Leaf is hardly obsolete now with its 150 mile range available nationwide very soon. They’ve leaped back into the race, and if they deliver the 60 kwh version as promised next year, that will definitely keep them in the conversation for years to come.

There’s another aspect, “free charging” can be a tremendous value…

The Leaf may lose market share, but the overall market is growing so absolute sales will still increase. In general Nissan tends to be more of a low cost manufacturer. It’s not surprising they’re not going toe to toe with the Bolt and the Model 3. Is it a little disappointing? Sure. But like I said, I don’t find it all that surprising.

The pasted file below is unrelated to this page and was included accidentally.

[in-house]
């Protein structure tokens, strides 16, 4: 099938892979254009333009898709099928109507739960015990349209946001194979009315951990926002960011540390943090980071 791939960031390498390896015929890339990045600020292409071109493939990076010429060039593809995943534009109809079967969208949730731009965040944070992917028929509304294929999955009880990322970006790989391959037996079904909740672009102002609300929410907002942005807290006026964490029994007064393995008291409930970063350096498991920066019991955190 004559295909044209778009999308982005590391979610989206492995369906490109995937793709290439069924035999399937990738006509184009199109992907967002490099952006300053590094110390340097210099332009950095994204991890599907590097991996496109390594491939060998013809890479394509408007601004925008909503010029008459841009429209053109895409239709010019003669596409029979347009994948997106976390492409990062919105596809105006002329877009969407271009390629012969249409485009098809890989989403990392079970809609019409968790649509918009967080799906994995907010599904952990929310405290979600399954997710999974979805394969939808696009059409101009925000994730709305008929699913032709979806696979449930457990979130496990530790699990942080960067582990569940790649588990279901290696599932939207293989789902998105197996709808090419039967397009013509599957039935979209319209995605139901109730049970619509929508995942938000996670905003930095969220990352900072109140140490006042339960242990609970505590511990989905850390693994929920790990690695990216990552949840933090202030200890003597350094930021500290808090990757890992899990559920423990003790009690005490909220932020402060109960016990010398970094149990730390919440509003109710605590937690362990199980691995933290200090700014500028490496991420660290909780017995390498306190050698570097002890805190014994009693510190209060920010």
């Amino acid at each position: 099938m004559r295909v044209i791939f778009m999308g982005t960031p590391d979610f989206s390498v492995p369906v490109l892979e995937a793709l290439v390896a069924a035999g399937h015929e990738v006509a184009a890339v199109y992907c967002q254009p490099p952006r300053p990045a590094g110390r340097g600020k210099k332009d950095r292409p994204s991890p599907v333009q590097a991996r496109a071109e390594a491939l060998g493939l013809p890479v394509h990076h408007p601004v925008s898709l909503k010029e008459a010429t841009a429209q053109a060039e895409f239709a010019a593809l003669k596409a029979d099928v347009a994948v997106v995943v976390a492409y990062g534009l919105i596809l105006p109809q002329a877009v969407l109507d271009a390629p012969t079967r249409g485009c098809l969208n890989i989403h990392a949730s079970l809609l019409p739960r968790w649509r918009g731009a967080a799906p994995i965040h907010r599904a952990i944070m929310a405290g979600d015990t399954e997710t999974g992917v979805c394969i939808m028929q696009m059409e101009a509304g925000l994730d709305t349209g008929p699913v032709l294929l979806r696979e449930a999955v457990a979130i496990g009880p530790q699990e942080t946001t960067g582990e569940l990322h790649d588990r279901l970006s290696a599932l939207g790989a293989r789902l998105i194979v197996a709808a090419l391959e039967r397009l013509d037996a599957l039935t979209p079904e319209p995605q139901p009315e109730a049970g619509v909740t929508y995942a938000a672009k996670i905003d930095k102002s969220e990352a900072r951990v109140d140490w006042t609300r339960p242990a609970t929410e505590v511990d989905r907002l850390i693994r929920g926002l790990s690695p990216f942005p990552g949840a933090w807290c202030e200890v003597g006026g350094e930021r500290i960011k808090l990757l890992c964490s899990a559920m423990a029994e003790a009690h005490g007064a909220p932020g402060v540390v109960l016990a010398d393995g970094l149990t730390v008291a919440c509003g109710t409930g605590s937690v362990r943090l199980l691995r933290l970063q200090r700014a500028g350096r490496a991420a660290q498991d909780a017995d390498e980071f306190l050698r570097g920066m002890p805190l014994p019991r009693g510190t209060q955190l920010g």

“Interestingly, when the LEAF first came out, it was priced at nearly $3,000 more than the 2018 base price and traveled less than half the miles on a charge (73).” This is a good story now but incorrect. The 73 miles was due to the EPA splitting the difference between the full charge and “charge to 80%” range. Nissan removed this “charge to 80%” option in 2013 for the 2014 model year, boosting the EPA range to 84 miles without any real increase in range. 150 miles though is still a significant boost in range, along with additional features – the 2018 LEAF is a much better value than LEAFs before, though I suspect most people will upgrade to the SV for the L3 and faster L2 charging. “He believes that the car’s range will be a game changer for the new LEAF, especially since the vehicle is priced well below any other competitors.” The LEAF has the best range at that price point, but smaller upgrades to competitors may still keep them in play – IF you live in one of the regions where the competitors are being sold! VW e-Golf and Hyundai Ioniq both have 83% of… Read more »